Also, there is the question of packaging. If I take my existing shopping bags to, say, Foyles, and buy a load of books, then I am not using any extra packaging. If I send Richard to buy them, then we're not using any more resources at all, because he can walk from his workplace to the bookshop, so there's not even the issue of transport. Whereas, if I buy the books preowned, each book will come in its own jiffy bag that I'll then end up storing along with the 100 or so other jiffy bags that are in this house waiting until they can be reused, which I can't throw away because of the environmental guilt and can't recycle because this country is not that efficient yet. They'll also have a packing slip and/or invoice which can't be recycled because it contains my name and address information, and while I often do rip off that part to go in the shredder while recycling the rest of the page, this takes Effort and spoons. Most likely, they'll pile up until I have energy to deal with it.

Of course, the sensible answer would be for me to go to a bookshop to buy the books second-hand, but there aren't physical bookshops that sell chemistry textbooks. You're stuck with physical bookshops that sell new or online bookshops that sell used. Occasionally, universities have a second-hand textbook fair, but they tend to be limited to students of that particular institution, and wouldn't be advertised externally. Similarly, another idea would be for me to borrow the books from a library - but public libraries don't carry university-level science textbooks because there just isn't the demand for them, and I don't have access to a university library. I could get access, but that would be to go there and study from the books there, rather than a borrower's pass - those are pretty much impossible to come by for outsiders. And I don't like to sit in libraries and breathe their dust and photocopier fumes and deal with chairs that aren't designed for my back when I could take a book home to read.

Considering that we're talking about small paperbacks of around 100 pages each, and considering that these books have already been printed and are sitting in the bookshop waiting for someone to buy them, I'm inclined to think that buying them directly with my existing bags might actually be the most environmental of the options available. But it doesn't seem very satisfactory.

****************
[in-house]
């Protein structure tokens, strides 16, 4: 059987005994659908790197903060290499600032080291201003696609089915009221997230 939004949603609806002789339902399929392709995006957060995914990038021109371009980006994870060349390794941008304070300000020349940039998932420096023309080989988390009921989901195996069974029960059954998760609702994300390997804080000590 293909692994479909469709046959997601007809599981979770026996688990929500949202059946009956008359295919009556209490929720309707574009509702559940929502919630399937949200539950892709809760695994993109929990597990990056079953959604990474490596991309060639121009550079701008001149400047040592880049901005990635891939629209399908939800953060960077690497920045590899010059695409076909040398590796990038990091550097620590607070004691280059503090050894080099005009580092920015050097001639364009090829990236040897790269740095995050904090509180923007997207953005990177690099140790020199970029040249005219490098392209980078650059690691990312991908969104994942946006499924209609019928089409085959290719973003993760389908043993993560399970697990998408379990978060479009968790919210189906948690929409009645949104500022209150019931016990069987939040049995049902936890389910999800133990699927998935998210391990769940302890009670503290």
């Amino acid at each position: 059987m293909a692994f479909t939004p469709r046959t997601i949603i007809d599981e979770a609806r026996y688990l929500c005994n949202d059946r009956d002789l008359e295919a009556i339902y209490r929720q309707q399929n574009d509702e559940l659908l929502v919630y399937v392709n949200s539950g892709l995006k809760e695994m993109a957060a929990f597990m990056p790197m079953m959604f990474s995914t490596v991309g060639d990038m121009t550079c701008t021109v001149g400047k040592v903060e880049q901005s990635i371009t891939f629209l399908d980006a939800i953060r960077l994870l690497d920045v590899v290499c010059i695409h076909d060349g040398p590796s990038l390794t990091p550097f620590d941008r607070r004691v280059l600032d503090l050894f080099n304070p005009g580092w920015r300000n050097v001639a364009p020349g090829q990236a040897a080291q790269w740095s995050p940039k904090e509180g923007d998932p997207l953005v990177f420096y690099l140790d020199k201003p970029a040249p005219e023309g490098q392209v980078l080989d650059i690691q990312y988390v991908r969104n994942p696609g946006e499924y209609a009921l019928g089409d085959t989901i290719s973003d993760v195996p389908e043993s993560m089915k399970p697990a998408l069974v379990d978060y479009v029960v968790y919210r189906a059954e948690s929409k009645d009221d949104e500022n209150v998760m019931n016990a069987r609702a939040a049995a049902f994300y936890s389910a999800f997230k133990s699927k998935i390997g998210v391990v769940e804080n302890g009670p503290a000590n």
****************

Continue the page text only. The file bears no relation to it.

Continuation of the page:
baratron: (lego)
In an attempt to tidy up my many open tabs prior to rebooting the laptop, have a link dump.

Interesting articles:
Polyamory is not about the sex, except when it is. Very long article which those of you into poly will find interesting. Followup comment by [ profile] ratatosk, linked by... [ profile] wispfox, I think.

Pleasure Town Is Invite Only! by [ profile] mistful. Hilariously funny story about how a feminist-from-babyhood came across a traditional romance book at a young age and was Scarred For Life. Linked by, er, [ profile] j00j, I think. (Yes, some of these links have been open for weeks).

How 'gay' became children's insult of choice, from the BBC News Magazine. I'm in two minds about whether the use of "gay" as a derogatory term is homophobic. I can see both sides of the argument. Though I tend to side with those who find it offensive, because there's nothing inherently crap or second-class about being gay and I don't like the meanings being linked in that way. But then what do we come back to? Cripple-bashing terms like "lame". Hrm.

World's best-known protest symbol turns 50, from the BBC News Magazine. About the CND logo and how it was coined. I like the idea that it's from the semaphore signs for N & D, meaning Nuclear Disarmament.

When Girls Will Be Boys, from the New York Times. An article about FTM transsexuals/transmen attending women's colleges. Linked in comments on Dykes to Watch Out For.

Video: BBC Micro creators reunite, from BBC News. Interview with Hermann Hauser from Acorn. Talks about how awesome and innovative the Beeb was, and how everything has ARM chips in these days.

See-saw to power African schools. Design student Daniel Sheridan has created a simple see-saw which generates enough electricity to light a classroom. Really great idea!